Our first post of 2009, which genre founder Pavan has boldly predicted will be The Year of the Skweee, is fittingly an interview with the man who coined the name “skweee”. Sweden’s Kool DJ Dust a.k.a. Daniel Savio was the first skweee DJ and its second producer. Like many of the style’s pioneers he had already carved a musical niche for himself when in 2006 he was captured by the vision of Pavan to chart a new direction and sound.
Skweeelicious: Let’s begin with your pre-skweee days. What sorts of music were you producing and DJing?
Daniel Savio: I have been DJing since the mid-nineties and buying records since my early childhood. It all goes back to my love for hip hop music and culture. Graffiti was my main thing but I also had some attempts to rap and dance (crazy fake breaking). So hip hop I would say is my main influence and when I started DJing it was all about hip hop. But early on I was curious about the old school breaks/originals/samples so from that I got into funk, soul, disco, rock and of course the early electro stuff like Kraftwerk and Arthur Baker, Paul Hardcastle, etc, etc.
On the production tip I bought an ASR10 on my 18th birthday and started sampling loops and stuff. I’ve always been heavy into crate digging. I had a Fostex 4-track and recorded some raps. Later on me and my friend Mighty Thor (Drumcode etc) who was very much into house and techno started to DJ together at a local joint. I discovered that much of his house stuff was based on old rhythms and grooves from the disco stuff I had, and he opened my eyes to “contemporary dance music” which I understood in a deeper meaning was an extension of hip hop music. So with the understanding that house and techno was in fact hip hop, me and Mighty Thor started making music together. We did a white label 12 inch in ’99 and later went on to form the trio Hundarna Fran Soder releasing two albums (one of which received a Grammy in 2004) and some EP’s and 12’s until 2006.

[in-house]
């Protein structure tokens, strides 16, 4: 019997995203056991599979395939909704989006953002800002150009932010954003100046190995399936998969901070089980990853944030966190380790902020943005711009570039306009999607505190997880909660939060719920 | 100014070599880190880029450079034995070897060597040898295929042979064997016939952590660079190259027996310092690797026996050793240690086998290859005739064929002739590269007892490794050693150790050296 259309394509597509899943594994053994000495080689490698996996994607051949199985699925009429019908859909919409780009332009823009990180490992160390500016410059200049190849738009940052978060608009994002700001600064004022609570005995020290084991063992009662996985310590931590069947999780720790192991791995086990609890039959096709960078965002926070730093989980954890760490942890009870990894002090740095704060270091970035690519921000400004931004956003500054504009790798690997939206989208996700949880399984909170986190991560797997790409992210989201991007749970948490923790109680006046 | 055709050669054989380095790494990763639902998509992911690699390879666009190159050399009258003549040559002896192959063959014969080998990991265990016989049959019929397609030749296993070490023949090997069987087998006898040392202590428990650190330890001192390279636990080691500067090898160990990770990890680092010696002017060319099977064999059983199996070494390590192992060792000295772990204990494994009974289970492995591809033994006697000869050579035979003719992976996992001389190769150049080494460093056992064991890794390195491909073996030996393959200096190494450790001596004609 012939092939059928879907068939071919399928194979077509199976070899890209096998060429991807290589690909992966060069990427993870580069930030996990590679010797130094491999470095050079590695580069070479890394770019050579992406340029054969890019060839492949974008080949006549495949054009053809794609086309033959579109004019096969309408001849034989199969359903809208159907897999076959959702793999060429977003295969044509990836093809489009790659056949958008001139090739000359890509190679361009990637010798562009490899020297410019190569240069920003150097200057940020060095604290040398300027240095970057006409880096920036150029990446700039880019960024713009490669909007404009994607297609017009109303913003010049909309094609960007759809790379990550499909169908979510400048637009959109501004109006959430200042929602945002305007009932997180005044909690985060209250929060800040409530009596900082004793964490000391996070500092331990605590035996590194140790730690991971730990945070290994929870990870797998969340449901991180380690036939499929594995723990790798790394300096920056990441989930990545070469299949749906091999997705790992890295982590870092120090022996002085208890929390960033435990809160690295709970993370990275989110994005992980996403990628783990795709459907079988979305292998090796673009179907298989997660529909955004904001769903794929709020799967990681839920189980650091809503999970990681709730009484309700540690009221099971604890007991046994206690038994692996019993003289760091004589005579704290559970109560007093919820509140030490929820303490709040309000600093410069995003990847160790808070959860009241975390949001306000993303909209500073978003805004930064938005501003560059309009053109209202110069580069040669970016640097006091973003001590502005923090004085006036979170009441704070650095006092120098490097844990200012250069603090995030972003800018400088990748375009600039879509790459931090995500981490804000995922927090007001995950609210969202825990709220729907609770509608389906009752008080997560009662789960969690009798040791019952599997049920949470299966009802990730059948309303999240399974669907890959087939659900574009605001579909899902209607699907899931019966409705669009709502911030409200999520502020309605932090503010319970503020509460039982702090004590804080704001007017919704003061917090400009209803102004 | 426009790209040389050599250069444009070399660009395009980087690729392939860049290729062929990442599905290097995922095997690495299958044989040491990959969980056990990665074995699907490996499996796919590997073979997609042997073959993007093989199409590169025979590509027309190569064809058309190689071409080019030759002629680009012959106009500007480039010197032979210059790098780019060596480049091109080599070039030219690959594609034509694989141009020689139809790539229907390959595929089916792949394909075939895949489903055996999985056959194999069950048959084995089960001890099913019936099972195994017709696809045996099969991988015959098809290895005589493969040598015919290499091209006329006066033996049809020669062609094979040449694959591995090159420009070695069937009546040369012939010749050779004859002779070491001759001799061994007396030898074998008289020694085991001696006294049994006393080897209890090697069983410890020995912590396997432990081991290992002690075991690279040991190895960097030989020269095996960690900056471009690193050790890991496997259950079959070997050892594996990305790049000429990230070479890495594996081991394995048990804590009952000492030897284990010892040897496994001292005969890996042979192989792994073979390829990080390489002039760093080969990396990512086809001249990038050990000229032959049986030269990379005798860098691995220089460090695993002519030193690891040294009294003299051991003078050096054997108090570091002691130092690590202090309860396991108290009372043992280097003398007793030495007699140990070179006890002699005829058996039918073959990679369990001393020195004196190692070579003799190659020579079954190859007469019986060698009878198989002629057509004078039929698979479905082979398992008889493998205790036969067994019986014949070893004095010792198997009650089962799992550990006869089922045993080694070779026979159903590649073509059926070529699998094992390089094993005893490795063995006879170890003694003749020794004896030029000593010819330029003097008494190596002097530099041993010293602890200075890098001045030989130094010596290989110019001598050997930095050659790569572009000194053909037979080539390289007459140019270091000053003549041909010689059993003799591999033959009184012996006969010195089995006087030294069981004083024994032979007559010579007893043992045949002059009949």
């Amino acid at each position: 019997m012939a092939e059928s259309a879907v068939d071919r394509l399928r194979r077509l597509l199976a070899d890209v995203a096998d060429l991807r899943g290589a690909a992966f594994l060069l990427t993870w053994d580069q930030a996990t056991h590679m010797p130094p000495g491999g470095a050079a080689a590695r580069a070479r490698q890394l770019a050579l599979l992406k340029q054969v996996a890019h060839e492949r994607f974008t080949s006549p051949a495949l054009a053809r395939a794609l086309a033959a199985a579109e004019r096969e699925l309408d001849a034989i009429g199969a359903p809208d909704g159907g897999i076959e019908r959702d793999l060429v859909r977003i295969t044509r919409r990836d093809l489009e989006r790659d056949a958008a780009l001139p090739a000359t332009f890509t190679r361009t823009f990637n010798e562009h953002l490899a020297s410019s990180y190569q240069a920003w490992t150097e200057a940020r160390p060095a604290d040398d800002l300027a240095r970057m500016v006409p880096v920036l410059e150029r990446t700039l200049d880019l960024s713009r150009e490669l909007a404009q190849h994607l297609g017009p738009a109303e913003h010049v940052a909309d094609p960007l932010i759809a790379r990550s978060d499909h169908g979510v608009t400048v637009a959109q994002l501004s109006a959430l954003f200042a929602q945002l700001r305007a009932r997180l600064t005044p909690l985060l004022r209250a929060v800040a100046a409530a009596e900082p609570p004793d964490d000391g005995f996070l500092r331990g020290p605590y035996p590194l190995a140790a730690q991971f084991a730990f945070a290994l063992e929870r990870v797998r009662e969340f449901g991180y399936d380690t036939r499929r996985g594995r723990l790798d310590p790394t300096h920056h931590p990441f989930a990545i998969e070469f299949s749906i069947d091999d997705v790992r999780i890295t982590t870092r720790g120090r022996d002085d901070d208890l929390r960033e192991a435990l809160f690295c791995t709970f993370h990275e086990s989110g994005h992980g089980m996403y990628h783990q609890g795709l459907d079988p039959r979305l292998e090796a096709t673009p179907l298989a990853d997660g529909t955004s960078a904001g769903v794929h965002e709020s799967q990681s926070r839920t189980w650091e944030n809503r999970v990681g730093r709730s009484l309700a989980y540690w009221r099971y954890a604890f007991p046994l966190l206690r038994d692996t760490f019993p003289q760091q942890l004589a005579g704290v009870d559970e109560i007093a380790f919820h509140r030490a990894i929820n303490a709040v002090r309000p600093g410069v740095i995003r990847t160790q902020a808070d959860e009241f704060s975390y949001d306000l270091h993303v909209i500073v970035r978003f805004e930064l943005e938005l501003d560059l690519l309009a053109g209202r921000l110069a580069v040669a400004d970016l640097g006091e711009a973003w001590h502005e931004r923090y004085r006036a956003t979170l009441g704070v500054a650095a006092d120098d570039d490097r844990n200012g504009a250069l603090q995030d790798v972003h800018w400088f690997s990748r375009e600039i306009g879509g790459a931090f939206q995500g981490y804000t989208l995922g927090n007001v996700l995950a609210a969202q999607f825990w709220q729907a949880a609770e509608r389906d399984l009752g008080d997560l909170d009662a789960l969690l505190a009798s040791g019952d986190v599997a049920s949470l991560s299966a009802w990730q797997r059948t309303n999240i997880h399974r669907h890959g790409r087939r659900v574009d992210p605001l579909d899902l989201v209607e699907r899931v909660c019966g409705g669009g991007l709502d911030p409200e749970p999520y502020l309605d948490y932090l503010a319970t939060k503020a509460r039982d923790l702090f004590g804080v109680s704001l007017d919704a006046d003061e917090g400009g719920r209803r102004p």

S: I’ve heard a couple of your pre-skweee productions and it seems the seeds of skweee were there. It was kind of neo-soul, downtempo, hip-hopish.
D: Thank you! Skweee comes natural for me, ha ha. Most of the stuff I have produced outside Hundarna Fran Soder has been sample-based beats stuff.
S: Is it true you coined the term skweee? How did it come about?
D: Yes, I came up with the name and to some extent also the definition. Pavan, who always had a somewhat quirky style that was hard to pin down, started the whole thing when he did the first Flogsta 45. He didn´t have a name for it or a definition. I feel that he himself didn’t realize how unique his style really was and I felt that he had something really big going for himself. We had a dialogue about it and started to debate whether it was a new style and what to call it.
I had just gotten a new synthesizer, the Roland Alpha Juno1 and fell in love with it. My idea was to make a couple of tracks using nothing but the Juno for drums and everything. I came up with the name, (I originally spelled it squee) while trying to squeeze the juice out of my Juno till the last drop. That was my first 7 inch for Flogsta Danshall and the first tracks I did using the skweee formula – “Bubble Bump” and “Yu Love Bibimbab” at 106 bpm.
Pavan wanted to call it “prim” (primitive), but Randy Barracuda recognized that my name was stronger. So there was skweee. After that me and Pavan went to Helsinki to play at a party and hang out with Randy and Mesak and a bunch of other funky Finns.
S: There is a DJ Dust mix kicking around the internet called Skweee Mix 1. Obviously it’s from the early days of skweee when there were only a few producers and really only a handful of tracks. When was it done and what is the story on that?